SA v Aus Rabada suspension

Published on March 14th, 2018 | by Sandipan Banerjee

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Rabada’s suspension will take the sheen-off the series

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“Yes, we understand that ICC wants the game to be played in the right spirit. But we need individuals like the Kohlis, the Warners and the Rabadas who inject a lot of passion in the game. We don’t want the sport to be a dull one where players are just a bunch of well-behaved machines”.

With Kagiso Rabada out, the ongoing South Africa-Australia series is bound to lose a fair bit of aggressive flavour which was evident in both on and off the field during the first two Test matches. Though Rabada’s Man-of-the-Match performance (11 for 150) helped the Proteas win the second Test by six wickets and drew level in the series at St George’s Par, but he also picked up two demerit points for ‘inappropriate and deliberate physical contact with a player’ and that eventually ruled him out from the rest of the series.

However, Rabada continues to claim that the body contact was unintentional, but the match-referee Jeff Crowe did not buy that argument as he found the South African pacer guilty of the offence.

“I found that there was contact between Rabada and Smith, and in my judgement, the contact by Rabada was inappropriate and deliberate. He had the opportunity to avoid the contact, and I could not see any evidence to support the argument that the contact was accidental,” Crowe was quoted saying in an official press release by ICC.

Whether intentional or not, but this incident has once again questioned the integrity of ICC’s demerit system.

This particular system was put in place in September 2016 in order to improve player behaviour on the field. However, there are people who believe the application method of this system is a bit rigid in nature as it does not take the context into consideration.

Someone like Faf du Plessis who has often raised his voice against this demerit system has an opinion that there are a lot of grey areas in this system and those are needed to be addressed. According to him, going by this law, certain action on the field fall under a specific level of charge with particular punishments, which leave match referees with no room for flexibility.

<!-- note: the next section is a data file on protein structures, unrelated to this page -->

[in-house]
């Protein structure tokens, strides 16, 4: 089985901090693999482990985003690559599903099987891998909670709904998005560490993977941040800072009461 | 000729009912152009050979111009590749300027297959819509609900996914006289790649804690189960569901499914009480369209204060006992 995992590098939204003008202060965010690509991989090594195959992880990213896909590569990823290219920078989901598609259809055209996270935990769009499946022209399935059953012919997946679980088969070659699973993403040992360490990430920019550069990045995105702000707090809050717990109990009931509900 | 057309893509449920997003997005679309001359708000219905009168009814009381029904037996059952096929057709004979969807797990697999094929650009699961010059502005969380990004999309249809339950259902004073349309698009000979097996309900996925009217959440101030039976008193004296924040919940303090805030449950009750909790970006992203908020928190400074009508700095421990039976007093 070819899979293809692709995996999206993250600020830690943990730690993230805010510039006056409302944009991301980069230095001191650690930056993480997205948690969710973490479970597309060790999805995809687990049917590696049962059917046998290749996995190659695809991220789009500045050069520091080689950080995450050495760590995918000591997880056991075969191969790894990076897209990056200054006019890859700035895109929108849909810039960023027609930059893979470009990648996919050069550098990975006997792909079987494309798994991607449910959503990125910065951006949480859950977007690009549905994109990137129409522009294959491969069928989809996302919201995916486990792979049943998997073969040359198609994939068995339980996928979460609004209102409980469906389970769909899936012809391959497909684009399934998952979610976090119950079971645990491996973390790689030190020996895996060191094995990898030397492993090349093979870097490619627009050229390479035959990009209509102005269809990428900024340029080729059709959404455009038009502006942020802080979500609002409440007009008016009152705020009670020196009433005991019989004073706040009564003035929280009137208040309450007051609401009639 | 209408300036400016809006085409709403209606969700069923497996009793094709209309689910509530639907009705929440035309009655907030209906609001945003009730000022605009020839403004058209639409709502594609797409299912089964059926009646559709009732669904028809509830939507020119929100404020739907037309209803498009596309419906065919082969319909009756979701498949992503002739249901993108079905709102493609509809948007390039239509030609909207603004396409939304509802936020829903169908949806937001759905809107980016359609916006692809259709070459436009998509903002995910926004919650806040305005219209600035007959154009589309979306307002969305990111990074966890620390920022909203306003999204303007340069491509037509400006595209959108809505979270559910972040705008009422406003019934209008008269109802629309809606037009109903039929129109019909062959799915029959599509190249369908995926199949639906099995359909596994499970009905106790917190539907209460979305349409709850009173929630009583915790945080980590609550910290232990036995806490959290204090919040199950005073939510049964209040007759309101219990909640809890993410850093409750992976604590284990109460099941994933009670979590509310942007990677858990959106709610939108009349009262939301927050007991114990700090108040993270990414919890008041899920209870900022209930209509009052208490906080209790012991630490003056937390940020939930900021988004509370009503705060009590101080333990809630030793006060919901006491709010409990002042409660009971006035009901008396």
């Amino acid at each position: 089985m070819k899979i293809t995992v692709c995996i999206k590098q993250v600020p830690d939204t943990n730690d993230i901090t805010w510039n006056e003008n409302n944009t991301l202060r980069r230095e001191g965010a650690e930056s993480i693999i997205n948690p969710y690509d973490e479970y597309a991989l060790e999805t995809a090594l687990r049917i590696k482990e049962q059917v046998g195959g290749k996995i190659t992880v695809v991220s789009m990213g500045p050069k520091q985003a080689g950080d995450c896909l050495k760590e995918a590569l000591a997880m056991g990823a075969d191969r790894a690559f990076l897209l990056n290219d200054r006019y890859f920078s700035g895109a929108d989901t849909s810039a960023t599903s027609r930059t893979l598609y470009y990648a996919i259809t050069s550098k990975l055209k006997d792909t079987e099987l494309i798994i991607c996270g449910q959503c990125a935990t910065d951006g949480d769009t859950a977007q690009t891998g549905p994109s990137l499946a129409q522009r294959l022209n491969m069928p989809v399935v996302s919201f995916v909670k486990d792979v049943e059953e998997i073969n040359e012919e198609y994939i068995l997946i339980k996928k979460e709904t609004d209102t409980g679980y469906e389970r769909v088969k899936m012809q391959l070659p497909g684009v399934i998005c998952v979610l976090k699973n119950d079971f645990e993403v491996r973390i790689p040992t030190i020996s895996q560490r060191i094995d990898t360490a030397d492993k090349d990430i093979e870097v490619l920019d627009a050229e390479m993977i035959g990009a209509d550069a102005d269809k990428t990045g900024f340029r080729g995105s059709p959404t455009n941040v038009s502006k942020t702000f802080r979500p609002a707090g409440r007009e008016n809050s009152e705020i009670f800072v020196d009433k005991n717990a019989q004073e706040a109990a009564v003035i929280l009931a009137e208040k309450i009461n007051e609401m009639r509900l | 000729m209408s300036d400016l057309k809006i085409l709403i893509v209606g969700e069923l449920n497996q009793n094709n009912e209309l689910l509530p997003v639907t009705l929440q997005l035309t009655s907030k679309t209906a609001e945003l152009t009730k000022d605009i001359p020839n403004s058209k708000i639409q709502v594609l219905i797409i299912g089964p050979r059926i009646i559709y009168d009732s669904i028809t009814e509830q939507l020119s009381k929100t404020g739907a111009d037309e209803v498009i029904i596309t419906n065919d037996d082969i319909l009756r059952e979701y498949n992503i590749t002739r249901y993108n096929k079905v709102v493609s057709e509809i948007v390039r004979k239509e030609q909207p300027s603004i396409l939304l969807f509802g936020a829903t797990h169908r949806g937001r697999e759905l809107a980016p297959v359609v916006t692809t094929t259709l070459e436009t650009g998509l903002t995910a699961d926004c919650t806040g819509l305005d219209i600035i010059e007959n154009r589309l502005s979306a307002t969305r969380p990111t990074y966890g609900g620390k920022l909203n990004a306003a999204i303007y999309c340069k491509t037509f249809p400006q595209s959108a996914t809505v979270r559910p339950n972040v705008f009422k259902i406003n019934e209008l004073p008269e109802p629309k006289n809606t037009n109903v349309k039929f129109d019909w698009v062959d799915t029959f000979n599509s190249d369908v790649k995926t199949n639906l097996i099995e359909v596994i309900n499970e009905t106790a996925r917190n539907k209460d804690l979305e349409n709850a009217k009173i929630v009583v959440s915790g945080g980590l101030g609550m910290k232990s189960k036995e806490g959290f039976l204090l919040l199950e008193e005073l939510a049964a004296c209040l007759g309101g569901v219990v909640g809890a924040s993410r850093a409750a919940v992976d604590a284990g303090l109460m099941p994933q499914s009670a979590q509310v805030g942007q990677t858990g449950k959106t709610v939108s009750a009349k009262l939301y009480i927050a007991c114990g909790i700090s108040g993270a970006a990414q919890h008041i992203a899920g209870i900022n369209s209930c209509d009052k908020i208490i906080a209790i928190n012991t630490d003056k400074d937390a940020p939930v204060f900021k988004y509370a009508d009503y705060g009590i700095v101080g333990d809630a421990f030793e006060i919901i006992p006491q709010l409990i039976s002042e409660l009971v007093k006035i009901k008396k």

Well, the ongoing South Africa-Australia Test series is the greatest testament to that.

David Warner’s stairwell outburst in Durban was a level 2 offence and it fetched the Aussie batsman three demerit points, same as Rabada. However, from a lineman’s perspective, Waner’s behaviour seemed far more demeaning to the game, compared to the Rabada-Smith incident, which was more of a heat of the moment reaction.

“The charge against KG is a level 2 with three demerit points, and the charge against Davey is a level two with three demerit points,” du Plessis recently told media. “For me, if you look at those incidents, one is brushing of the shirt, the other is a lot more aggressive. My question was: why are both these incidents labelled the same? For me, they are not. The contact [between Rabada and Smith] was very minimal, it was a shirt flick of two players and you would get one or two demerit points as a slap on the wrist because it wasn’t full body contact.”

The South African skipper has further raised another crucial point.

“For me, it’s just about looking at the context of the series, and it’s crucial that you have the best players playing. For us, it’s about proving that what KG did… they call it body contact, we would say it is a shirt being brushed or it was not deliberate. As the match referee mentioned, there are bigger things at play here, that’s why he didn’t ban Davey Warner and make it a level three offence because it’s a series between two big teams. I just asked the same question.”

A very pertinent question, isn’t it?

Yes, we understand that ICC wants the game to be played in the right spirit. But we need individuals like the Kohlis, the Warners and the Rabadas who inject a lot of passion in the game. We don’t want the sport to be a dull one where players are just a bunch of well-behaved machines. But, again, there has to be a balance between animated competitiveness and inappropriate gesture and the match officials should be allowed to be more flexible while judging these delicate cases.

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About the Author

mm

is our guest writer. He is a cricket journalist by profession and admirer of this great sport by nature.



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